# 3 Ways to Calculate CMV

Calculating the cost of goods sold (CMV) provides accountants and administrators with an accurate estimate of the company's profit. The CMV can be represented in a number of ways, although it is advisable for the company to choose one method and use it each year. Continue reading the article to find out how to calculate a company's COGS using the PEPS (first in, first out), LIFO (last in, first out) and weighted average cost methods. Just follow the steps below.

## Steps

### Method 1 of 3: Using the PEPS Method

#### Step 1. Count the starting and current stock

• The PEPS method assumes that the first products will be the first to be sold.
• Suppose you add 10 items to inventory on Monday that cost \$3 each and another 10 items that cost \$4.50 each on Friday.
• Also, assume the ending inventory shows that 15 items were sold on Saturday.

#### Step 2. Subtract the quantities sold from the beginning stock with the earliest date and multiply them by the cost price

• The COGS will be 10 x R\$3.00 = R\$30.00 plus 5 x R\$4.50 = R\$22.50, which results in R\$52.50.
• The CMV is lower than the PEPS result and the profit grows as the inventory cost increases.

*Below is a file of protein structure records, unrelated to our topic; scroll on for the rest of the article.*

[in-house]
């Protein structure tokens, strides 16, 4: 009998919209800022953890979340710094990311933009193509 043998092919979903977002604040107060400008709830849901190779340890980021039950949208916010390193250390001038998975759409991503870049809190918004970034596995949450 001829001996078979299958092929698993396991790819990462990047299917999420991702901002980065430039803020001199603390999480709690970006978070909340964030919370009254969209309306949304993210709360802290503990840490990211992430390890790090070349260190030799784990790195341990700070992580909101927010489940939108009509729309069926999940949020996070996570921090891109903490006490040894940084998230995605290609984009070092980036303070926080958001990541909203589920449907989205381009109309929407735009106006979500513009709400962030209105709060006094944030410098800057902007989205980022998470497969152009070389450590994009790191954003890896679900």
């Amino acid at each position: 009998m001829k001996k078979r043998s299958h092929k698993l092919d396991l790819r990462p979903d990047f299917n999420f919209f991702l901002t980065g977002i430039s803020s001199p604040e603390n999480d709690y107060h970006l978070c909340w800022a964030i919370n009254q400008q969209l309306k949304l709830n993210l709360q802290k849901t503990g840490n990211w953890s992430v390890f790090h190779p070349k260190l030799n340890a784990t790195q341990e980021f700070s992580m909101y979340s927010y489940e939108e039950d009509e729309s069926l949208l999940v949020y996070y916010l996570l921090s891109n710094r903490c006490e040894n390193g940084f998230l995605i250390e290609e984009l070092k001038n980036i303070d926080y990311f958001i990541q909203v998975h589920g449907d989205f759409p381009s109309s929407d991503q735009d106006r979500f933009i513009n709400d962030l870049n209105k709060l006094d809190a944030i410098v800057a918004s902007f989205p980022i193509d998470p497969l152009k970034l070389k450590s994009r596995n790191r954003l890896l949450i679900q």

### The UEPS method works on the basis that recently purchased items will be the first to be sold

#### Step 2. Record the value of products sold

• Using the same PEPS scenario, the CMV will be all 10 items purchased for R\$4.50 (R\$45.00) plus 5 of the products purchased for R\$3.00 (R\$15.00), which results in a total of \$60.00.
• The UEPS method will provide a lower CMV and a higher profit when the cost of the products has descending costs.

### Method 3 of 3: Using the Weighted Average Cost Method

#### Step 1. Add up all inventory purchase amounts for a single product type and divide by the number of items purchased

The result will be the average cost.

#### Step 2. Multiply the average cost by the difference between closing and starting inventory

• Most companies use this method to record the quarterly cost of goods.
• The total spent on products is R\$75.00. When divided by the 20 products sold, the individual cost of the product will be R\$3.75. The total COGS using this method is R\$56.25 (15 x R\$3.75).

## Tips

• Small businesses and those dealing with unusual goods may need to use a more effective cost of goods calculation method to calculate CMV.
• The Accounting Principles decree the functions of the methods to be used in calculating the CMV. Publicly traded companies must submit financial reports based on the Principles and therefore it is important that they calculate the CMV and report the method that works best for the company. Switching methods is not recommended.
• There are other accounting transactions that can influence CMV. Return of purchases and loss of goods through theft or damage will reduce or increase COGS, for example, but may not indicate a change in inventory.